Jordanian hostage Lt Muath al-Keaseasbeh was burned to death in a cage by IS militants last week.
Russell Brand has taken aim at Prince Charles
The visit follows an interview with Radio 2 in which the Prince described the radicalisation of the young as one of the “greatest worries”.
Brand interspersed an edition of his online news channel The Trews with excerpts from the interview in which Charles partly blamed the temptation of risk and adventure in growing numbers of people joining extremist organisations.
Prince Charles (pictured here meeting King Abdullah) is currently in Jordan pledging support against Islamic State
The Prince said: “The frightening part is that people can be so radicalised either through contact with somebody else or through the internet... I can see I suppose to a certain extent, some aspect of this radicalisation is a search for adventure and excitement at a particular age.
"You’d think people who’ve come here and are born here, go to school here would imbibe those sort of values and outlooks.”
But an incredulous Brand fires back: “Muslims should imbibe! Imbibe what? The toxic air of condemnation where there’s programmes like Immigrant Street in production, the constant condemnation in the tabloid newspapers (for which he gives the example of The Sun's controversial Ramadan A Ding-Dong front page), the bombing in countries where people from the same faith and background as them are regularly killed and never represented, the droning …I think they might be imbibing that a little more than stuff that goes on on Facebook."
Brand pictured meeting the Prince at the Pride of Britain awards in 2010
Brand cites the report which states Britain is currently engaged in the sale of arms to 23 countries considered dangerous to the Foreign Office to the tune of huge profits. Examples include Saudi Arabia, listed for “human rights concern”, for which the government approved the export of £1.6bn of arms in 2013.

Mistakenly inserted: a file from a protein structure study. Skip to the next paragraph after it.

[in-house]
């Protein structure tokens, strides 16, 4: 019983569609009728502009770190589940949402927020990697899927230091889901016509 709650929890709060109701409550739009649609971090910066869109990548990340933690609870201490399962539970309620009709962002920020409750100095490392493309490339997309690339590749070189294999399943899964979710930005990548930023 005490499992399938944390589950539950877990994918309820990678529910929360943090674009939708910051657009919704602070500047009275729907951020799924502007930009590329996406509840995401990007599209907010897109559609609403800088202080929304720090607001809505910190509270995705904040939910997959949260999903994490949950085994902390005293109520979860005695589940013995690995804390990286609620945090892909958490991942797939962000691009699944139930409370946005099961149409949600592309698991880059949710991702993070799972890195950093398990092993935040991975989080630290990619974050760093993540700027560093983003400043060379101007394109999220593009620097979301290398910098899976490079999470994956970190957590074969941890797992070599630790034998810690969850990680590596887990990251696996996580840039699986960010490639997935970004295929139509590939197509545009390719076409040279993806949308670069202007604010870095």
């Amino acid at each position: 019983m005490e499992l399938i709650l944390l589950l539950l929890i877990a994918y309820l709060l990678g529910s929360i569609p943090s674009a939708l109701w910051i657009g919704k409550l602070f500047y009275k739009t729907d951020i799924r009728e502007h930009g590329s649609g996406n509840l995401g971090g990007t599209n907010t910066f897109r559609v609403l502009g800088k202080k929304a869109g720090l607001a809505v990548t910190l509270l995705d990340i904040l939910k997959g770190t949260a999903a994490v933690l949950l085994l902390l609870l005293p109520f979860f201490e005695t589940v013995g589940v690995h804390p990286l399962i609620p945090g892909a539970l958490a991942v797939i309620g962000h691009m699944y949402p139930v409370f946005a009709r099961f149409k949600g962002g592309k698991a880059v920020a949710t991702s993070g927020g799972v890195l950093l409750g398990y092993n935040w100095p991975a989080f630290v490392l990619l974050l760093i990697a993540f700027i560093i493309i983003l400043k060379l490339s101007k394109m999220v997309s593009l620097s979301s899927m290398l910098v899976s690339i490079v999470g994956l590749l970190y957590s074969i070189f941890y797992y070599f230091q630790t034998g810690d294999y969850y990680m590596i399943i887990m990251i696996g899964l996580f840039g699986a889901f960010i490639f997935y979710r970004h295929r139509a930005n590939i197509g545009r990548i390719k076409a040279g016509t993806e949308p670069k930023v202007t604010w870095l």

Saudi Arabia is the biggest foreign customer, after the US of BAE Systems, Britain’s largest arms company and biggest manufacturing employer. Incidentally, it is believed the majority of the IS weapons stocks were stolen from US-backed Iraqi military.
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Brand also points out Prince Charles (as well as the Queen) have the power of veto over bills that have already been passed through parliament.
He says: “As I’ve said before and as I will continue to say, it doesn’t matter who you vote for, Britain will continue to sell arms to countries that are violent around the world and then blame young Muslims for the fact that we live in a violent society with the explicit and expressed verbalised support of Prince Charles.”
Addressing the Prince directly and referencing his power of veto, he adds: “Tell your government to stop selling weapons to countries on its own human rights abuse list.”
Brand signs off: “If Charles or our government or you care about violence stop condemning young powerless people who out of desperation reach out for ways to make themselves heard and instead condemn the powerful profiting from our misery through their industry.”